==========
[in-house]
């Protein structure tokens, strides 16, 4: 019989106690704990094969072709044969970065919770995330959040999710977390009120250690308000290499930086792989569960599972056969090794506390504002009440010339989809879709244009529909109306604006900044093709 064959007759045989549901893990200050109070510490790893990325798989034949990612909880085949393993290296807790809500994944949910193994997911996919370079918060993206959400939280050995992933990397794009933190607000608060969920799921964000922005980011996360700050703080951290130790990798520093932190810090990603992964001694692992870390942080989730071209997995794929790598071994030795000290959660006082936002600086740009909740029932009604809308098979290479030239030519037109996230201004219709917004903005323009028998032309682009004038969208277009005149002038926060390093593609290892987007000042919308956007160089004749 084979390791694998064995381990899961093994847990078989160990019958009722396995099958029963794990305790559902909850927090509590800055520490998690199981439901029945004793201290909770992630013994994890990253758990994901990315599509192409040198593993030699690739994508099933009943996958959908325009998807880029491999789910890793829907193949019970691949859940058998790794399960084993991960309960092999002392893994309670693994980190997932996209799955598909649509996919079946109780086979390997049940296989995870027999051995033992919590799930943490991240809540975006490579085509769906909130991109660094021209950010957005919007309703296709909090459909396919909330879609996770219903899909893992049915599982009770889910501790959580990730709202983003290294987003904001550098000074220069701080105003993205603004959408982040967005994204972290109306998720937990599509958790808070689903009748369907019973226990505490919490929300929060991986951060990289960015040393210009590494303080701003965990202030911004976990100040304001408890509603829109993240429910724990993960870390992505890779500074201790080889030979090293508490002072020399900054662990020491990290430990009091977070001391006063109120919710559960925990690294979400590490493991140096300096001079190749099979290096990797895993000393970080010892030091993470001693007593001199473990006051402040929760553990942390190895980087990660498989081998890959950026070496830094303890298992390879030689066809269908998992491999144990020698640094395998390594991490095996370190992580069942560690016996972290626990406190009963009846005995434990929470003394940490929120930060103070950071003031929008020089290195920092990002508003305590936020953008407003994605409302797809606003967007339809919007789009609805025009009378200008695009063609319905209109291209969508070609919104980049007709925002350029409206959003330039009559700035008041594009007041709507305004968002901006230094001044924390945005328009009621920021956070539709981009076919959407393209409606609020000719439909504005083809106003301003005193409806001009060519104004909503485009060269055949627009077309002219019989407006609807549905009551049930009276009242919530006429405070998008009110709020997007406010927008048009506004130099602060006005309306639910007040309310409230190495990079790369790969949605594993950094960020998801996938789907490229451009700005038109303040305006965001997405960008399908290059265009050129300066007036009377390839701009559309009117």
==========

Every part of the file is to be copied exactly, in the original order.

[in-house]
């Protein structure tokens, strides 16, 4: 019989106690704990094969072709044969970065919770995330959040999710977390009120250690308000290499930086792989569960599972056969090794506390504002009440010339989809879709244009529909109306604006900044093709 064959007759045989549901893990200050109070510490790893990325798989034949990612909880085949393993290296807790809500994944949910193994997911996919370079918060993206959400939280050995992933990397794009933190607000608060969920799921964000922005980011996360700050703080951290130790990798520093932190810090990603992964001694692992870390942080989730071209997995794929790598071994030795000290959660006082936002600086740009909740029932009604809308098979290479030239030519037109996230201004219709917004903005323009028998032309682009004038969208277009005149002038926060390093593609290892987007000042919308956007160089004749 084979390791694998064995381990899961093994847990078989160990019958009722396995099958029963794990305790559902909850927090509590800055520490998690199981439901029945004793201290909770992630013994994890990253758990994901990315599509192409040198593993030699690739994508099933009943996958959908325009998807880029491999789910890793829907193949019970691949859940058998790794399960084993991960309960092999002392893994309670693994980190997932996209799955598909649509996919079946109780086979390997049940296989995870027999051995033992919590799930943490991240809540975006490579085509769906909130991109660094021209950010957005919007309703296709909090459909396919909330879609996770219903899909893992049915599982009770889910501790959580990730709202983003290294987003904001550098000074220069701080105003993205603004959408982040967005994204972290109306998720937990599509958790808070689903009748369907019973226990505490919490929300929060991986951060990289960015040393210009590494303080701003965990202030911004976990100040304001408890509603829109993240429910724990993960870390992505890779500074201790080889030979090293508490002072020399900054662990020491990290430990009091977070001391006063109120919710559960925990690294979400590490493991140096300096001079190749099979290096990797895993000393970080010892030091993470001693007593001199473990006051402040929760553990942390190895980087990660498989081998890959950026070496830094303890298992390879030689066809269908998992491999144990020698640094395998390594991490095996370190992580069942560690016996972290626990406190009963009846005995434990929470003394940490929120930060103070950071003031929008020089290195920092990002508003305590936020953008407003994605409302797809606003967007339809919007789009609805025009009378200008695009063609319905209109291209969508070609919104980049007709925002350029409206959003330039009559700035008041594009007041709507305004968002901006230094001044924390945005328009009621920021956070539709981009076919959407393209409606609020000719439909504005083809106003301003005193409806001009060519104004909503485009060269055949627009077309002219019989407006609807549905009551049930009276009242919530006429405070998008009110709020997007406010927008048009506004130099602060006005309306639910007040309310409230190495990079790369790969949605594993950094960020998801996938789907490229451009700005038109303040305006965001997405960008399908290059265009050129300066007036009377390839701009559309009117």